Proper nutrition can make a big difference in adolescent performance. 

 

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Nutrition For Young Athletics 1.1 06082019 Handout / Show Notes

Eating Hygiene 

Eating hygiene is about maximising the breakdown of food extracting the most energy possible, so digestion does not become congested and you more aware of how to eat. It’s “good nutrition to maximise performance” — not performance over the cost of good nutrition.

How to eat to maximise your performance  

Step one 

  • Ask this question, am I hungry? Sit down close your eyes and check-in with yourself.
  • Notice the feelings of hunger like — hunger pains, grumbling stomach and low energy. Hunger is different from cravings. Cravings usual appear as strong thoughts like “that looks yummy”. 

Step two 

  • Decide what to eat, choose foods that have high nutritional value and support sports goals.

Eating Hygiene

 

Step three 

  • When sitting down to eat, minimise distractions. If you are distracted, refocus on your food.
  • Calm yourself before eating.  
  • Take your time. Eat slowly. Put your fork down after taking a bite. You cannot concentrate if you are loading your fork. Digestion is not a race. 
  • Chew your food 20 to 25 times per mouthful. No talking while chewing. This will help to increase nutrient absorption and improve the amount of energy, ATP (Adenosine triphosphate) you get from the food you are eating and as a result, improving your athletic performance.

What to Eat, the Day Before a Game or Competition.

Eat 5-6 small meals spread out over the day. This builds energy without making you tried and provides regular nutrition.

start 1.2

Breakfast 

  • Porridge with banana, prunes and sunflower seeds with milk of your choice (A2, almond, etc.).
  • High protein muesli with hot water and or warm milk of your choice.
  • Sanitarium Weet-Bix for Kids (low in sugar) with hot water or warm milk of your choice.
  • Quinoa porridge with banana or grated apple and milk of your choice.
  • Puffed millet cereal with warm milk of your choice.
  • Poach eggs on sourdough toast (wheat or light rye) sourdough is beneficial for good gut health.
  • Sourdough toast with avocado, cheddar cheese and a slice of tomato.

Morning Tea

  • Smoothie: 3 strawberries, 1/4 cup of oats, 1 tbsp natural yoghurt, 1 cup milk of your choice.
  • Banana, apple with a small handful of nuts — if allowed.
  • Celery and carrot sticks with hummus or avocado dip.

Lunch

  • Ham or chicken salad sandwich on sourdough bread (light rye, wheat, etc.)
  • Quinoa salad with salmon or your choice of protein
  • Spinach and bacon quiche with salad (it is wise to use organic nitrate-free bacon)
  • Brown rice with diced chicken, carrots, red capsicum and green beans

Afternoon Tea 

  • Sourdough toast with avocado and slice of tomato.*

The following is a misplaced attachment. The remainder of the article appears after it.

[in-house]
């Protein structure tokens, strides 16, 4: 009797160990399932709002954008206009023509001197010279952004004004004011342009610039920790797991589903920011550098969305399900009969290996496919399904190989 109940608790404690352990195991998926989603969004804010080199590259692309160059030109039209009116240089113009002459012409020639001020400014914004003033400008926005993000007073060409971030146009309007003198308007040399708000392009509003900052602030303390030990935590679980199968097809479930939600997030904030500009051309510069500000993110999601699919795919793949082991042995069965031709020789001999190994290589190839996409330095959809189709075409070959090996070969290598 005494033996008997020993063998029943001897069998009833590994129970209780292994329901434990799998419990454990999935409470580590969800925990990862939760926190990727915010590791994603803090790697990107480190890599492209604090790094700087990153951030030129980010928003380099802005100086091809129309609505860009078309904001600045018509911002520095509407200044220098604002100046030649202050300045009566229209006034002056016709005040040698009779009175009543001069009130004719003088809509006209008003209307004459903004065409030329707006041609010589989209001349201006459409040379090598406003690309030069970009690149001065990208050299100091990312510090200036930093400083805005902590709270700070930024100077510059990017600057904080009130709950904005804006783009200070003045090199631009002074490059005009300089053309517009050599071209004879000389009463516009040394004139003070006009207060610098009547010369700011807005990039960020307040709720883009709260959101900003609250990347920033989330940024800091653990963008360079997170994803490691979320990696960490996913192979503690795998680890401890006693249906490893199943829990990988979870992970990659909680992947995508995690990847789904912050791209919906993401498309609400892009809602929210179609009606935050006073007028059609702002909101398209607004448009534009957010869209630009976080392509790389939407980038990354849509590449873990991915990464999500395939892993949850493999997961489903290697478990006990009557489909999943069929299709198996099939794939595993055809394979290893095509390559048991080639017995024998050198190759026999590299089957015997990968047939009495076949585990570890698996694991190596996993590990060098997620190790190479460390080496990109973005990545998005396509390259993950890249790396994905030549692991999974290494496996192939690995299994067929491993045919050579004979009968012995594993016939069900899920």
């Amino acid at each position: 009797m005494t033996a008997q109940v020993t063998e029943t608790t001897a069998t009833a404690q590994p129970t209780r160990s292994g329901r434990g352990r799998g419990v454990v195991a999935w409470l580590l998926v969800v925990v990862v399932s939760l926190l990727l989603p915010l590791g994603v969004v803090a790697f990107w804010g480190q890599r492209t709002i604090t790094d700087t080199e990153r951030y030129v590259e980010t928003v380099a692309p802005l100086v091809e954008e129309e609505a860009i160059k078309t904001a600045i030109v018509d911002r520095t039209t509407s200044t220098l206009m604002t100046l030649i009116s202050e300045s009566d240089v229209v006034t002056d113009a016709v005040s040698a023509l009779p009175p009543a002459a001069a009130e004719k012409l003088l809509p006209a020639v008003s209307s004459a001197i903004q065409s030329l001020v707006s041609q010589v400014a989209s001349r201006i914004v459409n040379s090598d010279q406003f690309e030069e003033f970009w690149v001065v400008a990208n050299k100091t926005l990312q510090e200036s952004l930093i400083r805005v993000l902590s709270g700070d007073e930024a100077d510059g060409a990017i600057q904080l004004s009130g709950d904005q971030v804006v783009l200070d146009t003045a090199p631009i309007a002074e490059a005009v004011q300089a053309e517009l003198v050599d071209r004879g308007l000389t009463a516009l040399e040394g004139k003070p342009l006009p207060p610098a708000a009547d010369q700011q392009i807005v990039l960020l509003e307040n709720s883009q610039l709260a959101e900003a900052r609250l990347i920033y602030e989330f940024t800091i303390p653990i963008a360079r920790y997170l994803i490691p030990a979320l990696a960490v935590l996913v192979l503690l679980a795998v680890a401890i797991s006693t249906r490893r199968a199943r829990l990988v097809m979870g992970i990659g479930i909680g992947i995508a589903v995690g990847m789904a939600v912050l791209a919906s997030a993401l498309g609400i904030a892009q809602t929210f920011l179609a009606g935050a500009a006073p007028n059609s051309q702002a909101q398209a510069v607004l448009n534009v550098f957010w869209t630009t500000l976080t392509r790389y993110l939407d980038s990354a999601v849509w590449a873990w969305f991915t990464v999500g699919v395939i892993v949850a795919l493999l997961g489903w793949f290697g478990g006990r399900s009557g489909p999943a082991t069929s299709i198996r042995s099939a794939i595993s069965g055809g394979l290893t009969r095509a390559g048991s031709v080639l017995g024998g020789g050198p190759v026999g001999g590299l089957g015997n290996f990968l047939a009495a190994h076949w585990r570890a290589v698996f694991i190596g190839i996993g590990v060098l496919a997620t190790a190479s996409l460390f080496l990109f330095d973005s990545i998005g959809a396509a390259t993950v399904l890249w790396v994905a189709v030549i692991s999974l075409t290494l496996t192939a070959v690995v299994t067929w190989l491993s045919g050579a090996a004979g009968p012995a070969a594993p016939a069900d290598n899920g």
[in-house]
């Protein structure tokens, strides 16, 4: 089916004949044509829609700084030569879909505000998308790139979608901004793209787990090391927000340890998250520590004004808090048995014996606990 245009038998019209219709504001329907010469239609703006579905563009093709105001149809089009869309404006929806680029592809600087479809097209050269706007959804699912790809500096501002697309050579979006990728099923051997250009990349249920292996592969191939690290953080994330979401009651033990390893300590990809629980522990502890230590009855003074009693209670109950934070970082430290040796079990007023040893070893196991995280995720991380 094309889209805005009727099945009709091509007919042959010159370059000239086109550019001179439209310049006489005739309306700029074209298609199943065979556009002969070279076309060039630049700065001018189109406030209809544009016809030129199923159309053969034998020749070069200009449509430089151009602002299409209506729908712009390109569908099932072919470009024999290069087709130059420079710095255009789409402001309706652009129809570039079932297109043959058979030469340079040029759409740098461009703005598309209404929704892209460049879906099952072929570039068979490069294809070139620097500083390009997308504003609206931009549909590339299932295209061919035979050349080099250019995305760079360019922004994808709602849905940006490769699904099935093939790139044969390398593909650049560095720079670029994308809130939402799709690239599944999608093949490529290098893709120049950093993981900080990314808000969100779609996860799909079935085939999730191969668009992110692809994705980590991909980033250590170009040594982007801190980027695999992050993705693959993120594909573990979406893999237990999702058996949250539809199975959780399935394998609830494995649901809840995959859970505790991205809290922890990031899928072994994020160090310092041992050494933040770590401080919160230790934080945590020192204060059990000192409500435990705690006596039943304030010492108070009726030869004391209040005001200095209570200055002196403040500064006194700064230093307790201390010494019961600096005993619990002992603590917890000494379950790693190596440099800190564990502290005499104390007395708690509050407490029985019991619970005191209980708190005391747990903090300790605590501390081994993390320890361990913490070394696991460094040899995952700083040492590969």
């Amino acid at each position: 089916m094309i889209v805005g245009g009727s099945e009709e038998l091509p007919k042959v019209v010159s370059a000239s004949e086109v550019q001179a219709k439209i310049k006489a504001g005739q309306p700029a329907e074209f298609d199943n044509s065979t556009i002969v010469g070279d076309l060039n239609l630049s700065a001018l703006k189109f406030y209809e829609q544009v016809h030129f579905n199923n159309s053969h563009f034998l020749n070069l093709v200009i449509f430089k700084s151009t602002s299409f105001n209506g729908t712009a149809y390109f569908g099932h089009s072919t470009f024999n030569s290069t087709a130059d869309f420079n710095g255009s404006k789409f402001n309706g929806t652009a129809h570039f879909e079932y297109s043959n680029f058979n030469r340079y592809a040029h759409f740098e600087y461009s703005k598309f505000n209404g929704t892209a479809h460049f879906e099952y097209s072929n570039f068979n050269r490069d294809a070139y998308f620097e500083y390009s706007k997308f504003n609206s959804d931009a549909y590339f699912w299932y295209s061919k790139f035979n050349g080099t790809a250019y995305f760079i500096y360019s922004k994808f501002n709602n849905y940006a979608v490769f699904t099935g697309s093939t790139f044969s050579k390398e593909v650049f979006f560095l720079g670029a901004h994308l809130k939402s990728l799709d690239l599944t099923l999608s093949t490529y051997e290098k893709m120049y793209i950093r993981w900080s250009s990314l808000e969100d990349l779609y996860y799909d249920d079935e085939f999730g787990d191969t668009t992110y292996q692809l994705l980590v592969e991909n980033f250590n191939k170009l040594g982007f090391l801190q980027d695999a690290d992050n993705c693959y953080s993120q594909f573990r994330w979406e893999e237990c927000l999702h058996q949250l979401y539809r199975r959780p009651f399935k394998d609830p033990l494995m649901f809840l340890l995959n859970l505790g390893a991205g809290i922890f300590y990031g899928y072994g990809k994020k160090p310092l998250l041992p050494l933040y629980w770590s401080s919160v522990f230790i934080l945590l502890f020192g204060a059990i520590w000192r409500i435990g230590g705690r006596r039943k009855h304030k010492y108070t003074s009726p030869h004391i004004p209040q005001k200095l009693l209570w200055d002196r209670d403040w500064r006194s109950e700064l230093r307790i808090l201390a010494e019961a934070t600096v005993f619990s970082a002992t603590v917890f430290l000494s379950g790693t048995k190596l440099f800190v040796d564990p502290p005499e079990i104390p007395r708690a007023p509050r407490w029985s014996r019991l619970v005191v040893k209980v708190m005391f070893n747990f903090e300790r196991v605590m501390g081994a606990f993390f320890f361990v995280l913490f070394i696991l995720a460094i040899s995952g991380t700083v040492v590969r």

• Low sugar, baked beans on sourdough toast.*
  • Celery and carrot sticks with hummus or avocado dip.*
  • Cheddar cheese and quinoa rice thins.*

*good meals for study

Dinner

  • Roast chicken, sweet potato, carrots, and pumpkin and steamed greens.
  • Grilled fish with steamed green vegetable and brown rice.
  • Chicken drumsticks with steamed vegetables.
  • Small serving your choice of red meat with your choice of vegetables.
  • Homemade chicken and vegetable soup with noodles.

What to Eat the Day of a Game or Competition 

Eat small snacks regularly. Don’t eat anything heavy two hours before the event. Too much fibre may cause gastrointestinal distress, nausea, vomiting. Keep hydrated with water through the day.

Breakfast 

– Eat a light breakfast 2 hours before your sports event you don’t want to weigh yourself down.

  • Oat or quinoa porridge with milk of your choice (A2, almond, etc.)
  • Sanitarium Weet-Bix for Kids (low sugar) with hot water or warm milk of your choice
  • Smoothie: 3 strawberries, 1/4 cup of oats, 1 tbsp natural yoghurt, 1 cup milk of your choice

Morning tea

– When in between a race or at halftime, eat light snacks like.

  • Orange 
  • Strawberries 
  • Watermelon

Lunch 

– Eat a small and light meal for lunch if you are still competing.

  • Salad sandwich with the protein of your choice on sourdough bread.
  • Rice thins with salmon or a light protein of your choice. 

Afternoon tea

– Eat a light snack when in-between race or game.    

  • Orange
  • Strawberries 
  • Watermelon  
  • Rice thin and avocado
  • Smoothie: 3 strawberries, 1/4 cup of oats, 1 tbsp yoghurt, 1 cup milk of your choice.

Dinner

 – After the sports day, it is wise to eat a balanced meal to help repair and restore the body. 

  • Roast chicken, sweet potato, carrots, and pumpkin and steamed greens. 
  • Grilled fish with steamed green vegetables and brown rice.
  • Chicken drumsticks with steamed vegetables of your choice. 
  • Red meat with vegetables of your choice. 

Details are available in the handout  – Nutrition For Young Athletics 1.1 06082019 Handout

Disclaimer: These suggestions are for education purposes and are not to constitute medical advice. If you have diabetes, celiac disease, allergies or any other medical condition, please see a health professional for medical conditions before changing your diet.

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